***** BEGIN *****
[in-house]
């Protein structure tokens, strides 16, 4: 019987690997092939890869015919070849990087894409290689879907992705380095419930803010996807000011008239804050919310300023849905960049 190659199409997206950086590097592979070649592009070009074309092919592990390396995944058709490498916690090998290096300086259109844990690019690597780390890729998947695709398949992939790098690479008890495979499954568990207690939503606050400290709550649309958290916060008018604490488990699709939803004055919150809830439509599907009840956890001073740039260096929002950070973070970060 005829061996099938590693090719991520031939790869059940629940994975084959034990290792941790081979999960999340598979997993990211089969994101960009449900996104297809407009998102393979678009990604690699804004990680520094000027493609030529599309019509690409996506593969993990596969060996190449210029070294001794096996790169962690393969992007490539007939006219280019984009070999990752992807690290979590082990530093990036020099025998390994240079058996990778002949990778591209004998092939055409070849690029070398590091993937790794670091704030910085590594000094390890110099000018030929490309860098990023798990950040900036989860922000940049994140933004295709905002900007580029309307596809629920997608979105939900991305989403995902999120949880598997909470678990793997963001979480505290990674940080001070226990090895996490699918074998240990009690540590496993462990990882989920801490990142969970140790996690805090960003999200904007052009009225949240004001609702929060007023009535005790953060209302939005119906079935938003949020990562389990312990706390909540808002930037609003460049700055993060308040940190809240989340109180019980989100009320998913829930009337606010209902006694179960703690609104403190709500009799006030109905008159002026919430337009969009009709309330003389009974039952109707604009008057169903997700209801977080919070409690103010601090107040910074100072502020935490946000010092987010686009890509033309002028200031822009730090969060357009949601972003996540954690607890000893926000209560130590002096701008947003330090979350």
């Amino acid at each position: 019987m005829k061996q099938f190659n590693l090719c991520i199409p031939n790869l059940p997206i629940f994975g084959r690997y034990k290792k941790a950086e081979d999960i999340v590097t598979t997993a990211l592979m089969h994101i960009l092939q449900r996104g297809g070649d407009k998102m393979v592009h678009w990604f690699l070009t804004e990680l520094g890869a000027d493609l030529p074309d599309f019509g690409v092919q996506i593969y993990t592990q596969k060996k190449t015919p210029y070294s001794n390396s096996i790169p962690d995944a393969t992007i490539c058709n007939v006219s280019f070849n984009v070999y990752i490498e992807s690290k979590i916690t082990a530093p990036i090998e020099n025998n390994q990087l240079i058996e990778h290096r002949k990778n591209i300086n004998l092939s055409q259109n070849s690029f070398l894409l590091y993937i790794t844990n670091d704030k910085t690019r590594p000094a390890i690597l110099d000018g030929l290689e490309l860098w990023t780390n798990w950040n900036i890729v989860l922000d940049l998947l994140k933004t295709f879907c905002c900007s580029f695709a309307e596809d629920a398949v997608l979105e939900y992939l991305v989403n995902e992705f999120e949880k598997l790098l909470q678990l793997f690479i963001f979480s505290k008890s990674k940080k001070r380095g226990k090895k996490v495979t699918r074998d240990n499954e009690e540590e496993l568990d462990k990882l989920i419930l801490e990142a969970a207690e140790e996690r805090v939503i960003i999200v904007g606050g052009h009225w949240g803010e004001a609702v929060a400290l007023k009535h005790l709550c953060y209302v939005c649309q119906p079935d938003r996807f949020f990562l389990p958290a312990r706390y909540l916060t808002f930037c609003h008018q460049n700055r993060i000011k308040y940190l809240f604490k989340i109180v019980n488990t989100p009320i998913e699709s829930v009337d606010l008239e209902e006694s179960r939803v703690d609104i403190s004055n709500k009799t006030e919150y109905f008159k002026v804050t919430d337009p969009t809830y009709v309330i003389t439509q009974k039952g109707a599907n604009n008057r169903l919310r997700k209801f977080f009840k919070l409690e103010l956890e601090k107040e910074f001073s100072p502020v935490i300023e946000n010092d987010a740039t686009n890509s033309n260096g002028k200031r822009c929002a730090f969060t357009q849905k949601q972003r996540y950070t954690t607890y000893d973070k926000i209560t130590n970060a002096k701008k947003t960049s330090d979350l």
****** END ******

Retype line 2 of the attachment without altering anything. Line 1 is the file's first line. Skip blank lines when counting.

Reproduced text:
């Protein structure tokens, strides 16, 4: 019987690997092939890869015919070849990087894409290689879907992705380095419930803010996807000011008239804050919310300023849905960049 190659199409997206950086590097592979070649592009070009074309092919592990390396995944058709490498916690090998290096300086259109844990690019690597780390890729998947695709398949992939790098690479008890495979499954568990207690939503606050400290709550649309958290916060008018604490488990699709939803004055919150809830439509599907009840956890001073740039260096929002950070973070970060 005829061996099938590693090719991520031939790869059940629940994975084959034990290792941790081979999960999340598979997993990211089969994101960009449900996104297809407009998102393979678009990604690699804004990680520094000027493609030529599309019509690409996506593969993990596969060996190449210029070294001794096996790169962690393969992007490539007939006219280019984009070999990752992807690290979590082990530093990036020099025998390994240079058996990778002949990778591209004998092939055409070849690029070398590091993937790794670091704030910085590594000094390890110099000018030929490309860098990023798990950040900036989860922000940049994140933004295709905002900007580029309307596809629920997608979105939900991305989403995902999120949880598997909470678990793997963001979480505290990674940080001070226990090895996490699918074998240990009690540590496993462990990882989920801490990142969970140790996690805090960003999200904007052009009225949240004001609702929060007023009535005790953060209302939005119906079935938003949020990562389990312990706390909540808002930037609003460049700055993060308040940190809240989340109180019980989100009320998913829930009337606010209902006694179960703690609104403190709500009799006030109905008159002026919430337009969009009709309330003389009974039952109707604009008057169903997700209801977080919070409690103010601090107040910074100072502020935490946000010092987010686009890509033309002028200031822009730090969060357009949601972003996540954690607890000893926000209560130590002096701008947003330090979350």